Robert C Reilly at the Catholic News Agency dedicates a good chunk of his monthly column for October to the music of Hans Gal:
“Austrian Jewish composer Hans Gál fled the Nazis in 1938 and eventually moved to Scotland, where he died at the ripe old age of 97. I have earlier written about his superb string quartets. Now the Avie label has released a CD with Gál’s two Violin Sonatas and the Suite for Violin and Piano (AV 2182), written between 1920 and 1935, and a second CD with his Violin Concerto, Violin Concertino, and the Triptych for Orchestra (AV 2146).
There is something expert about this music without a hint of pedantry. If it did not sound too self-congratulatory, I would say that Gál is a composer for the connoisseur. I mean this in the sense that the fineness of what he does can easily be overlooked. He does not grab your attention; you have to give it. As I noted earlier, his music in no way forces itself upon you; it has a sense of privacy. Otherwise, it is written in echt Viennese style of the pre-twelve-tone variety and without a whiff of decadence. Gál never felt the need or the desire to change that style throughout his long and productive career….
Vogel reappears as the soloist in the immensely attractive CD of Gál’s concertante works for violin. The opening Fantasiamovement of the Violin Concerto, composed at the height of Gál’s success in Germany in 1932, has an instantly memorable theme, long-lined and lyrical. Three minutes into it, you might think Vaughan Williams had a hand in it. Well before he crossed the channel, Gál was sounding like an English pastoralist. This is the first orchestral work of his that I have encountered, and it raises him even higher in my estimation. The second movement, marked Arioso, is just as beautiful and runs into the concluding, lively Rondo.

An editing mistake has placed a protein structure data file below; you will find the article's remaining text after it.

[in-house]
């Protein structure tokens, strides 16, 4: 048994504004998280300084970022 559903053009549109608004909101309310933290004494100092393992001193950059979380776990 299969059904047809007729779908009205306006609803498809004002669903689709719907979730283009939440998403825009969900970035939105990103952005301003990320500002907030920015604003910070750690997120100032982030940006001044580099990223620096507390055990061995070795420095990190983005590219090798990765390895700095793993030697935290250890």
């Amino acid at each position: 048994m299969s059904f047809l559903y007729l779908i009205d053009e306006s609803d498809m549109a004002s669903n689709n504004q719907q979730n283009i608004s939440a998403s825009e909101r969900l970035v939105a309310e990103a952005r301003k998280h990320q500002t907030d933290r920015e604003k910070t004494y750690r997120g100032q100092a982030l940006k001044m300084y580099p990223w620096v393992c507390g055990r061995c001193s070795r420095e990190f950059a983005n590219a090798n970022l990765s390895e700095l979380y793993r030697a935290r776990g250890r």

Vogel’s playing is superlative, obviously a labor of love, as is the dedicated performance of the Northern Sinfonia, under conductor Kenneth Woods. It is a measure of the damage the Nazis did that this work was not heard after 1933 until 2004. It is, I suppose, easy to imagine how music this lovely and civilized was first suppressed and then overlooked in the ideological age of the 20th century. How wonderful that Avie has revived it. The Concertino is just as delicious as the Concerto, and theTriptych from 1970 shows that Gál never lost his bearings. As you can tell, this is one of my favorite discoveries of the year.”
There is also discussion of Bruckner with Thielemann and Dresden, Tyberg from Faletta and Braunfels. A good read.